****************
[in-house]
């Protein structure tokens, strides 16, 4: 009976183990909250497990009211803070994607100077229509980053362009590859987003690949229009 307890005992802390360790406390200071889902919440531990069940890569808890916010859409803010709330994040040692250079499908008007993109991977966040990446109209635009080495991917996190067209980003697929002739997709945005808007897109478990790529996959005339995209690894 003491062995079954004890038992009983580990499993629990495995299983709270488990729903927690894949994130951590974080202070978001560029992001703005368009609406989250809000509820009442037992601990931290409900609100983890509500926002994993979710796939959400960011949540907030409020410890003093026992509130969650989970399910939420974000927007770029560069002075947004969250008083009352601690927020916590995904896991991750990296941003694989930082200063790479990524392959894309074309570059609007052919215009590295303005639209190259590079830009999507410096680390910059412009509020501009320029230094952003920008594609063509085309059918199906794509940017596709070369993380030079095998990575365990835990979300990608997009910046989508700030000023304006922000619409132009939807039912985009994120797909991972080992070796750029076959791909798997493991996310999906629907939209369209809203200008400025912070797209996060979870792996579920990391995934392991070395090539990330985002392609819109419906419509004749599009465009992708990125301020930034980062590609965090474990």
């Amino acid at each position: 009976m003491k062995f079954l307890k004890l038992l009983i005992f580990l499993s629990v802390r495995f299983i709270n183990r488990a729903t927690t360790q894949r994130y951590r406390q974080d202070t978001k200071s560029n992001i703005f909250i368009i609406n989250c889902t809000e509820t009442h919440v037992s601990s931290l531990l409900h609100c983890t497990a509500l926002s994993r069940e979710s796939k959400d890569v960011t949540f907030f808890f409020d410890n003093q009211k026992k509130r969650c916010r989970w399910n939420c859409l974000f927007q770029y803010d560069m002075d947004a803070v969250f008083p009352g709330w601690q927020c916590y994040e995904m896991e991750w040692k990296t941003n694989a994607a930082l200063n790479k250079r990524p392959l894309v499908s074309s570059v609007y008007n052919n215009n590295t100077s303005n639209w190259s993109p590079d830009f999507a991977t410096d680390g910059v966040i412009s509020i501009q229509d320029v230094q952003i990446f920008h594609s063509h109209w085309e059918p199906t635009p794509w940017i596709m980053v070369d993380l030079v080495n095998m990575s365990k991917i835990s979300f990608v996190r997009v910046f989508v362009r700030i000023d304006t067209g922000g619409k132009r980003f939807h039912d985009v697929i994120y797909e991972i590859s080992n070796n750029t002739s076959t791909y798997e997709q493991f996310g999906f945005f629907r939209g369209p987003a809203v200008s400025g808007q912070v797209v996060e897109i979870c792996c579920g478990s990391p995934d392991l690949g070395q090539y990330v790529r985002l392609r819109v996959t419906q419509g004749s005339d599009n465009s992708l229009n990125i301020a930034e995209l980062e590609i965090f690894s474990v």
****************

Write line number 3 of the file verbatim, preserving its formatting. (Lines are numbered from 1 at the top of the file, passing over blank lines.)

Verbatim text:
């Amino acid at each position: 009976m003491k062995f079954l307890k004890l038992l009983i005992f580990l499993s629990v802390r495995f299983i709270n183990r488990a729903t927690t360790q894949r994130y951590r406390q974080d202070t978001k200071s560029n992001i703005f909250i368009i609406n989250c889902t809000e509820t009442h919440v037992s601990s931290l531990l409900h609100c983890t497990a509500l926002s994993r069940e979710s796939k959400d890569v960011t949540f907030f808890f409020d410890n003093q009211k026992k509130r969650c916010r989970w399910n939420c859409l974000f927007q770029y803010d560069m002075d947004a803070v969250f008083p009352g709330w601690q927020c916590y994040e995904m896991e991750w040692k990296t941003n694989a994607a930082l200063n790479k250079r990524p392959l894309v499908s074309s570059v609007y008007n052919n215009n590295t100077s303005n639209w190259s993109p590079d830009f999507a991977t410096d680390g910059v966040i412009s509020i501009q229509d320029v230094q952003i990446f920008h594609s063509h109209w085309e059918p199906t635009p794509w940017i596709m980053v070369d993380l030079v080495n095998m990575s365990k991917i835990s979300f990608v996190r997009v910046f989508v362009r700030i000023d304006t067209g922000g619409k132009r980003f939807h039912d985009v697929i994120y797909e991972i590859s080992n070796n750029t002739s076959t791909y798997e997709q493991f996310g999906f945005f629907r939209g369209p987003a809203v200008s400025g808007q912070v797209v996060e897109i979870c792996c579920g478990s990391p995934d392991l690949g070395q090539y990330v790529r985002l392609r819109v996959t419906q419509g004749s005339d599009n465009s992708l229009n990125i301020a930034e995209l980062e590609i965090f690894s474990v």